Introducing Japanese Female Entrepreneur — Emi Takemura Miller of & FutureEdu Tokyo


Recently, I interviewed an incredible female founder, Emi Takeumura Miller. We spoke about everything ranging from the advantages of starting a female entrepreneurship to the importance of sharing your vision with everyone you meet. Not only did she co-found, a mobile-focused event platform, but she also co-founded FutureEdu Tokyo, an education-based community, and co-hosted Unreasonable Labs Japan, a 5-day, hyper-accelerator to give Japan-based, social entrepreneurships an “unfair advantage to scale and succeed.” Most recently, Emi spoke at TEDxRoppongi to encourage more young female participation in STEAM (Science, Technology, Engineering, Arts, and Math).

At the very end of our interview, we wrapped up our conversation with key words of wisdom from a Japanese female entrepreneur’s perspective. Read until the end to learn the two main takeaways. 


A. Introducing Emi Takemura Miller

Before starting her own entrepreneurship, Emi Takeumura Miller had a fruitful career working in prestigious companies such as McKinsey,,, and Disney Interactive. Taking on various leadership roles at each of these companies, Emi not only gained a diverse skill set, but she also amassed an incredible network.

With three other Amazon alumni (Naofumi Iwai, Taku Harada, and Yuji Fujita), Emi co-founded — a mobile-focused event platform. Now available in 27 markets, has facilitated over 100,000 meet-ups, conferences, and events since its inception. Everyday, the platform is increasing its user base and helping people discover more unique things to do. For example, I’ve been in Kyoto for less than 5 months, and I have already been invited to two events on the platform!

As a working mother of two Hapa, bilingual children, Emi wanted to create a community for parents and educators to discuss the future of education in the 21st century, so she founded FutureEduTokyo. Through @FutureEduTokyo, Emi is transforming the dialogue around education and bringing passionate people together.

Besides @Peatix and @FutureEduTokyo, Emi also co-hosted Unreasonable Labs Japan — a 5-day, hyper-accelerator run by the Unreasonable Institute to give Japan-based, social entrepreneurships an “unfair advantage to scale and succeed.” Without a doubt, Emi keeps herself busy for a reason. Based on her fundamental values, Emi works hard every day to empower more females, make a positive difference in the world of education, and give back to the community through social entrepreneurship.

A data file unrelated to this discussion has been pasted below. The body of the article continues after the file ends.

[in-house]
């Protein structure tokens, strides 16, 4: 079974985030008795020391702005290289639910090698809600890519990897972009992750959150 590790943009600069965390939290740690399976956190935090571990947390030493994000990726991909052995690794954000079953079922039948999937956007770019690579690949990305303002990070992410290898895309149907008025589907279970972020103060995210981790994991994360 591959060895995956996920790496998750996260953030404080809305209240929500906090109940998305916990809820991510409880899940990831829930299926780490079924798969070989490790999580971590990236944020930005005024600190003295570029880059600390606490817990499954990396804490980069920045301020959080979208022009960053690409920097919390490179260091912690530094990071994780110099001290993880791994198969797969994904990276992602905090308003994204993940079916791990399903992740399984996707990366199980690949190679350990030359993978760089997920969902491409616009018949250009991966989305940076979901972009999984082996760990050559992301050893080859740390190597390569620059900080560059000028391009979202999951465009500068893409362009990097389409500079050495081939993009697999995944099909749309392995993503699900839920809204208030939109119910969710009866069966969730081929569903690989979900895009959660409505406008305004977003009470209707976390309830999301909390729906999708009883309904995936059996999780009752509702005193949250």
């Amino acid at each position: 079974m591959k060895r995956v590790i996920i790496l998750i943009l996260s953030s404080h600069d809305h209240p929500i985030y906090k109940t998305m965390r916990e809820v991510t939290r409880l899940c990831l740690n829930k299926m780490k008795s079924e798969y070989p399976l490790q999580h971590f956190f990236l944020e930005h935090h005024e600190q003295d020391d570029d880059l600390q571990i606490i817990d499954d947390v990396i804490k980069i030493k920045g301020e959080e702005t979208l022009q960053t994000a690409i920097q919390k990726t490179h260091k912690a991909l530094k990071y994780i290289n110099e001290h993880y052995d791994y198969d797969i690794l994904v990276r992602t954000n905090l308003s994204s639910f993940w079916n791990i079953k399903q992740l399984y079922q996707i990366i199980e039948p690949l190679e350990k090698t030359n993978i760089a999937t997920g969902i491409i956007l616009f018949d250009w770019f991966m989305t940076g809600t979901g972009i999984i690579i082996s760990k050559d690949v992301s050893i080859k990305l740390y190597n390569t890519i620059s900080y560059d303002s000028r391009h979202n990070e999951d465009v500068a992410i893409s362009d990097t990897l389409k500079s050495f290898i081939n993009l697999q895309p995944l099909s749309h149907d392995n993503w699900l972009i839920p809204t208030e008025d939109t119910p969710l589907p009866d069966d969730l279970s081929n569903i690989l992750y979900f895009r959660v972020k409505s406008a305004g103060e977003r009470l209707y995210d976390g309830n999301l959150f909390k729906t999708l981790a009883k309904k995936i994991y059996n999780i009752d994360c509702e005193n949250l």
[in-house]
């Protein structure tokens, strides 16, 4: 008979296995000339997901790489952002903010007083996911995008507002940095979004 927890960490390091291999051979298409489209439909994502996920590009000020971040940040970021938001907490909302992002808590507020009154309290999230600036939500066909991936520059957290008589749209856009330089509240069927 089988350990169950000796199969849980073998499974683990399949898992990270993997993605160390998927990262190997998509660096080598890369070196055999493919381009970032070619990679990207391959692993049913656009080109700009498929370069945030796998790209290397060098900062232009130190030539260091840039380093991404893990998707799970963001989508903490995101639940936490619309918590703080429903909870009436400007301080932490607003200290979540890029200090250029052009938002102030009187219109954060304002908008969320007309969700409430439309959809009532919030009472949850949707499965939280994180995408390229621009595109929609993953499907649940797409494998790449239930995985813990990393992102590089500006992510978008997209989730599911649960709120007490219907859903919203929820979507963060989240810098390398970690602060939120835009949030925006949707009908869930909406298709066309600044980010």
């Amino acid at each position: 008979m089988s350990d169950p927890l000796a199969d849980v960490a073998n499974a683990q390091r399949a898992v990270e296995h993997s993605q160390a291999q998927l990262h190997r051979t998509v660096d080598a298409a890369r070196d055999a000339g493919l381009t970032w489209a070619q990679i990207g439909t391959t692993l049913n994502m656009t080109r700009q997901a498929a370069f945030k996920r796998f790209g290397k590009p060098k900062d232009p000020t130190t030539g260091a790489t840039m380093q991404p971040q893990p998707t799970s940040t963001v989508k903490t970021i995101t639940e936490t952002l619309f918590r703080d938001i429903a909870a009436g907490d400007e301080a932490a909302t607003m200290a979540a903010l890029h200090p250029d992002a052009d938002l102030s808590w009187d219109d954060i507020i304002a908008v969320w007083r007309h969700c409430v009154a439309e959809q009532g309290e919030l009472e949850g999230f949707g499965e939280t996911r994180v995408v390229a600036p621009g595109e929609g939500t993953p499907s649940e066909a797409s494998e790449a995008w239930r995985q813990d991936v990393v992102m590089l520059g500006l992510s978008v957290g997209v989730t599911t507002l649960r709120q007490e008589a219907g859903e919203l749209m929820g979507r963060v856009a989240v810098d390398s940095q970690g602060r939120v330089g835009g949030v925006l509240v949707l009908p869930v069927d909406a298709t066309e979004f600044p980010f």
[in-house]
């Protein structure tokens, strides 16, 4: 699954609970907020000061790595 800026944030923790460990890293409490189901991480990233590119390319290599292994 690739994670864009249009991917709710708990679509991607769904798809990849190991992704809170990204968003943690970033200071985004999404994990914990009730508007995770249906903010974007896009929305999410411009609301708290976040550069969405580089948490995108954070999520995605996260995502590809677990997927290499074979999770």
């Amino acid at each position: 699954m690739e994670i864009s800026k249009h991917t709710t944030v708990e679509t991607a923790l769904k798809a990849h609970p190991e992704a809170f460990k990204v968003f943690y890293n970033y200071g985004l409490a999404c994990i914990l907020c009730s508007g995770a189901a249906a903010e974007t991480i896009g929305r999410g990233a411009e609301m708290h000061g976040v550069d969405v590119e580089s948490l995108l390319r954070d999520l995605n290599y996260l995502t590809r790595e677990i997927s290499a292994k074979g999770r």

She also serves on several committees, including the IoT Policy Committee at the Ministry of Internal Affairs and Communications as an expert in technology, startups, and global business.

B. Early Childhood & Environment

Without a doubt, Emi grew up in a high-achieving, hard-working, and highly intelligent family. Her mother graduated from Kyoto University, during a time when there were only a handful of female graduates, and her father graduated from the best university in Japan — Tokyo University. Most impressive, her mother worked her entire life and is still working at the age of 80.

Due to having a highly accomplished mother who was successful in her own right, Emi never felt pressure to follow the typical route for Japanese women — attend a good-enough university, work for a few years at a large, stable company, get married by the age 25, and then stop working immediately, or wait until the birth of the first child. Instead, Emi was free to study hard, work hard, attend a top university, and work until she wanted to quit, if at all.

In Japan, Emi shared that there’s a perception that women have a hard time getting married if they are too smart. As such, daughters are encouraged to get married quickly, and are not challenged as much, compared to sons, to attend a high-ranking university. While this ideology is still quite prevalent in rural areas, it is gradually changing to allow more women the flexibility and diversity they need to craft a career that is best suited for them. And of course, it does not apply to all Japanese women.

C. Career Moves

Emi has had an illustrious career working at McKinsey,, Disney Interactive, and

At McKinsey, she worked long, tiring hours, but the training was invaluable. Because she worked countless hours each week at McKinsey, it felt easier to start her first entrepreneurship. After all, she was well trained to work the strenuous hours necessary to make the business a success.